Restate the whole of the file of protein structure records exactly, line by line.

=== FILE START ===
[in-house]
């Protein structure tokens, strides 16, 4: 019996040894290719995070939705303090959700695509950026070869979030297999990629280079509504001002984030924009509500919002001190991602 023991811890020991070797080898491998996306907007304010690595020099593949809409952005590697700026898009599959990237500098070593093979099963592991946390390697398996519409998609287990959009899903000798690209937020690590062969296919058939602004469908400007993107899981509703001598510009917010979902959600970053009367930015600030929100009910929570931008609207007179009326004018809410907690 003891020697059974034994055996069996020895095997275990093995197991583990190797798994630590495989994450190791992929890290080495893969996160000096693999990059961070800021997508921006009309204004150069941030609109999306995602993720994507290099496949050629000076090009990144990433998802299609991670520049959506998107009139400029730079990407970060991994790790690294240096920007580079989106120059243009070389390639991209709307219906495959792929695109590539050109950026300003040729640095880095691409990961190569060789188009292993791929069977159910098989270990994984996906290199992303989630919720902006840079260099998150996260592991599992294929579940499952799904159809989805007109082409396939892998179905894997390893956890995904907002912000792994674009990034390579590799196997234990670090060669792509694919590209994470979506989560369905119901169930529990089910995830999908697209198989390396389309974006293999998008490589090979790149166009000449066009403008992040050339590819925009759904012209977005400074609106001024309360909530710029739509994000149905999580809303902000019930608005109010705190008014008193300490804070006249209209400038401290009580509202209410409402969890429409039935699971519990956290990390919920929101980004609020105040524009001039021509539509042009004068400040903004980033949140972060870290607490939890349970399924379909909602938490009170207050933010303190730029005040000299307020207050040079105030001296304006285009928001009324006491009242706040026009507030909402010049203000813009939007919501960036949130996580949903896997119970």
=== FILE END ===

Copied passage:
[in-house]
């Protein structure tokens, strides 16, 4: 019996040894290719995070939705303090959700695509950026070869979030297999990629280079509504001002984030924009509500919002001190991602 023991811890020991070797080898491998996306907007304010690595020099593949809409952005590697700026898009599959990237500098070593093979099963592991946390390697398996519409998609287990959009899903000798690209937020690590062969296919058939602004469908400007993107899981509703001598510009917010979902959600970053009367930015600030929100009910929570931008609207007179009326004018809410907690 003891020697059974034994055996069996020895095997275990093995197991583990190797798994630590495989994450190791992929890290080495893969996160000096693999990059961070800021997508921006009309204004150069941030609109999306995602993720994507290099496949050629000076090009990144990433998802299609991670520049959506998107009139400029730079990407970060991994790790690294240096920007580079989106120059243009070389390639991209709307219906495959792929695109590539050109950026300003040729640095880095691409990961190569060789188009292993791929069977159910098989270990994984996906290199992303989630919720902006840079260099998150996260592991599992294929579940499952799904159809989805007109082409396939892998179905894997390893956890995904907002912000792994674009990034390579590799196997234990670090060669792509694919590209994470979506989560369905119901169930529990089910995830999908697209198989390396389309974006293999998008490589090979790149166009000449066009403008992040050339590819925009759904012209977005400074609106001024309360909530710029739509994000149905999580809303902000019930608005109010705190008014008193300490804070006249209209400038401290009580509202209410409402969890429409039935699971519990956290990390919920929101980004609020105040524009001039021509539509042009004068400040903004980033949140972060870290607490939890349970399924379909909602938490009170207050933010303190730029005040000299307020207050040079105030001296304006285009928001009324006491009242706040026009507030909402010049203000813009939007919501960036949130996580949903896997119970």